Other great examples have followed. Numerous Yalumba Signatures and Wolf Blass Black Labels, and more than anyone really deserves of Yalumba Galway Claret. The last was a ’67 tasted a year and a half ago and it was still in fine drinking condition. And speaking of 1967: Bin 7 Coonawarra Cabernet Sauvignon Kalimna Shiraz anyone? A wine of legend. And there’s another Penfolds claret of considerable international repute: 1962 Bin 60 Coonawarra Cabernet Kalimna Shiraz, the forerunner of Bin 7. It happens to be one of Xavier Bizot’s most admired Australian wines.
So too is Petaluma’s 1979 Coonawarra — which is also one of mine — a sixty-forty Shiraz Cabernet blend, a wine I first tased in December 1996. The Cabernet Sauvignon is pure Coonawarra while some of the Shiraz was sourced from Clare. It was a blend much admired by one Len Evans, then a director of Petaluma. But its creator, Brian Croser, had decided upon a more traditional Cabernet Merlot ‘claret’ evolution – and this claret composition became the norm for the Petaluma wines post 1985.
The Great Australian Red
Which is an appropriate segue to a notable tasting of new Aussie clarets which took place on 25th August 2020 at the Tapanappa and Terre à Terre winery in the Adelaide Hills. It was convened by Terre à Terre winemaker and proprietor Xavier Bizot who also happens to be Brian Croser’s son-in-law.
Bizot told me that his reasoning for holding the tasting for local wine writers and the winemaker participants was that he felt: “Cabernet Sauvignon and Shiraz represent almost 40% of the wine grape production in Australia. These varieties are perfectly suited to the South Australian climates and soils and are grown across many different and distinctive terroirs. What matters even more is that they blend perfectly together, Cabernet bringing aromatics and front/back palate tannins, Shiraz bringing juicy middle palate fruit. The blend is a natural style in Australia, and each Australian winemaker should feel compelled to make a Cabernet Shiraz each year, like every Bordeaux winemaker makes a Cabernet blend.”
My sneaking suspicion is also that Bizot decided to host the tasting, which came shortly after the conclusion of South Australia’s COVID lockdown, as a way of setting things on a ‘normal’ course, following the travails of the previous six months. Claret: stands for conviviality.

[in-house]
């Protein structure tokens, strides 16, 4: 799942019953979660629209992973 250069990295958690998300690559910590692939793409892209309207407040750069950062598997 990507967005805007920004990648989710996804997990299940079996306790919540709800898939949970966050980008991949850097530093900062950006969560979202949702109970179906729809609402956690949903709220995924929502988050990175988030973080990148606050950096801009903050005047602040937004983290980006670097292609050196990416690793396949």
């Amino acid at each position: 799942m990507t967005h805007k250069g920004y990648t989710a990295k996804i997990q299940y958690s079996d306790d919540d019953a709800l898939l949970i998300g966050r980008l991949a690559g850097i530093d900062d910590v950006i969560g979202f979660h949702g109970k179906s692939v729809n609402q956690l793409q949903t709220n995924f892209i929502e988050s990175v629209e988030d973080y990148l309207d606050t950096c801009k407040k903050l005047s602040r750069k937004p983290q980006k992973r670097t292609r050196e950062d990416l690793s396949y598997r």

My four top wines of the fourteen tasted (poured blind) that day were: 2016 Wynns Coonawarra Estate V&A Lane Cabernet Shiraz; 2016 Terre à Terre Crayères Vineyard Cabernet Sauvignon Shiraz; 2016 Hickinbotham Clarendon Vineyard The Peake Cabernet Shiraz; and 2016 Penfolds Bin 389 Cabernet Shiraz.
The first three wines all flaunted the best of serious, high-end Aussie claret: with a fruitcake and flake tobacco edginess and shiraz plummy plumpness. This fruit stacked onto drying, building tannins. Richness as well as mouthwatering cut. The 389 was excellent too, but was about house style first and foremost. All four exhibited the fruit intensity and structure to age for decades.
So too the subsequent 2020 release of Terre à Terre Crayères Vineyard Cabernet Sauvignon Shiraz and the 2019 Réserve which is a super-swanky wine and worthy of comparison, in both qualitative and stylistic terms, with many of today’s highly lauded ‘New French Clarets’ (sans brettanomyces). The ’21 Terre à Terre Crayères Vineyard Cabernet Sauvignon Shiraz is similarly structured and flavoured according to the ideal. But less forceful, and more gentle on the tongue than the ’20. Like the ’21 Cabernet Franc — cut with 9% Shiraz — it is certainly a comfortable candidate for ‘lunchtime claret’, and also a mid-term keeper.
As shown above two thousand and sixteen was an especially strong Cabernet Sauvignon and Shiraz year in across South Australia wine regions from the South-East to the Mid-North, and no wine demonstrates this more so than the 2016 Yalumba ‘The Caley’ Cabernet Shiraz (Coonawarra/Barossa) which is one of the most incredible on-release Australian reds I’ve ever had the privilege to put under my nose and into my mouth.
It was not poured on the day of the Terre à Terre tasting as it had yet to be released, but was on show last year during Tasting Australia in Adelaide at an event titled, Super Claret: The Great Australian Red, borrowing from both the wine style’s origins and the annual wine competition created by wine writers Matthew Jukes and Tyson Stelzer in 2006. The ’16 ‘The Caley’ took out the trophy in ’22. Yalumba have won the title more than any other wine producer.